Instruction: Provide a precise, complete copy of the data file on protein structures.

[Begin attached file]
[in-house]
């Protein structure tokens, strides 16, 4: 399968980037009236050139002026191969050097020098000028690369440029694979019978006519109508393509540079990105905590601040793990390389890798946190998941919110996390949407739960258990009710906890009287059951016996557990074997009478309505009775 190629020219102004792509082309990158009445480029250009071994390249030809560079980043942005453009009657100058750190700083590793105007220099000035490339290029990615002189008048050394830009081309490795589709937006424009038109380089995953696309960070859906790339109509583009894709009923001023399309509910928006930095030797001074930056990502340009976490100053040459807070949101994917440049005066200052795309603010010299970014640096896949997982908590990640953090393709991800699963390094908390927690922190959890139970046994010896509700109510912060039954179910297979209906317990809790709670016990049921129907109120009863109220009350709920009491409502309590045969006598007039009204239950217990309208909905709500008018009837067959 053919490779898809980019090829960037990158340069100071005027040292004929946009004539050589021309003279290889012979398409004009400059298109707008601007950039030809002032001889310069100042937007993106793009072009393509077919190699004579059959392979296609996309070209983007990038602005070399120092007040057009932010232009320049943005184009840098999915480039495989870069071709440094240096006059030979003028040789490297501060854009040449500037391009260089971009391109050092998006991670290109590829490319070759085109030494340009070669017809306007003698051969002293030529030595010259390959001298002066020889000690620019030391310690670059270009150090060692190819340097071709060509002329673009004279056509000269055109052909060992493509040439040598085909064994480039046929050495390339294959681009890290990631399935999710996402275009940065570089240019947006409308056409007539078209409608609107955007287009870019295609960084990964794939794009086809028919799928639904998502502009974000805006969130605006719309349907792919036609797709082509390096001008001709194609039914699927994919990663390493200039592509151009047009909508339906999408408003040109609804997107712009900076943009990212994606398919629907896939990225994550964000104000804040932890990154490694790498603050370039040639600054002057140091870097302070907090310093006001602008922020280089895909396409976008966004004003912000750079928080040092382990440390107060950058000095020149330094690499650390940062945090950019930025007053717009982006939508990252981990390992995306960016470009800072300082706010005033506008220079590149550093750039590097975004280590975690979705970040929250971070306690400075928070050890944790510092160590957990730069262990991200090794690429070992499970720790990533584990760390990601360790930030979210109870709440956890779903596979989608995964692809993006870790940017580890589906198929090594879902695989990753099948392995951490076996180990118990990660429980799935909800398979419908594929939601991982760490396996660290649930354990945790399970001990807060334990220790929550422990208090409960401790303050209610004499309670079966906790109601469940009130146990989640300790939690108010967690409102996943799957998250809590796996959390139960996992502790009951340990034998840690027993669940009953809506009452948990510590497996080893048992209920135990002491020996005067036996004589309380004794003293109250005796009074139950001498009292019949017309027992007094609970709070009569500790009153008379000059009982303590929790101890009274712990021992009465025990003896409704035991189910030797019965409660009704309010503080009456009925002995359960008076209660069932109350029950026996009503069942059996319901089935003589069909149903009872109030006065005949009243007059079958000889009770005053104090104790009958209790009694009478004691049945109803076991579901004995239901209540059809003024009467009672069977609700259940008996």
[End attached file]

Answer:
[in-house]
């Protein structure tokens, strides 16, 4: 399968980037009236050139002026191969050097020098000028690369440029694979019978006519109508393509540079990105905590601040793990390389890798946190998941919110996390949407739960258990009710906890009287059951016996557990074997009478309505009775 190629020219102004792509082309990158009445480029250009071994390249030809560079980043942005453009009657100058750190700083590793105007220099000035490339290029990615002189008048050394830009081309490795589709937006424009038109380089995953696309960070859906790339109509583009894709009923001023399309509910928006930095030797001074930056990502340009976490100053040459807070949101994917440049005066200052795309603010010299970014640096896949997982908590990640953090393709991800699963390094908390927690922190959890139970046994010896509700109510912060039954179910297979209906317990809790709670016990049921129907109120009863109220009350709920009491409502309590045969006598007039009204239950217990309208909905709500008018009837067959 053919490779898809980019090829960037990158340069100071005027040292004929946009004539050589021309003279290889012979398409004009400059298109707008601007950039030809002032001889310069100042937007993106793009072009393509077919190699004579059959392979296609996309070209983007990038602005070399120092007040057009932010232009320049943005184009840098999915480039495989870069071709440094240096006059030979003028040789490297501060854009040449500037391009260089971009391109050092998006991670290109590829490319070759085109030494340009070669017809306007003698051969002293030529030595010259390959001298002066020889000690620019030391310690670059270009150090060692190819340097071709060509002329673009004279056509000269055109052909060992493509040439040598085909064994480039046929050495390339294959681009890290990631399935999710996402275009940065570089240019947006409308056409007539078209409608609107955007287009870019295609960084990964794939794009086809028919799928639904998502502009974000805006969130605006719309349907792919036609797709082509390096001008001709194609039914699927994919990663390493200039592509151009047009909508339906999408408003040109609804997107712009900076943009990212994606398919629907896939990225994550964000104000804040932890990154490694790498603050370039040639600054002057140091870097302070907090310093006001602008922020280089895909396409976008966004004003912000750079928080040092382990440390107060950058000095020149330094690499650390940062945090950019930025007053717009982006939508990252981990390992995306960016470009800072300082706010005033506008220079590149550093750039590097975004280590975690979705970040929250971070306690400075928070050890944790510092160590957990730069262990991200090794690429070992499970720790990533584990760390990601360790930030979210109870709440956890779903596979989608995964692809993006870790940017580890589906198929090594879902695989990753099948392995951490076996180990118990990660429980799935909800398979419908594929939601991982760490396996660290649930354990945790399970001990807060334990220790929550422990208090409960401790303050209610004499309670079966906790109601469940009130146990989640300790939690108010967690409102996943799957998250809590796996959390139960996992502790009951340990034998840690027993669940009953809506009452948990510590497996080893048992209920135990002491020996005067036996004589309380004794003293109250005796009074139950001498009292019949017309027992007094609970709070009569500790009153008379000059009982303590929790101890009274712990021992009465025990003896409704035991189910030797019965409660009704309010503080009456009925002995359960008076209660069932109350029950026996009503069942059996319901089935003589069909149903009872109030006065005949009243007059079958000889009770005053104090104790009958209790009694009478004691049945109803076991579901004995239901209540059809003024009467009672069977609700259940008996």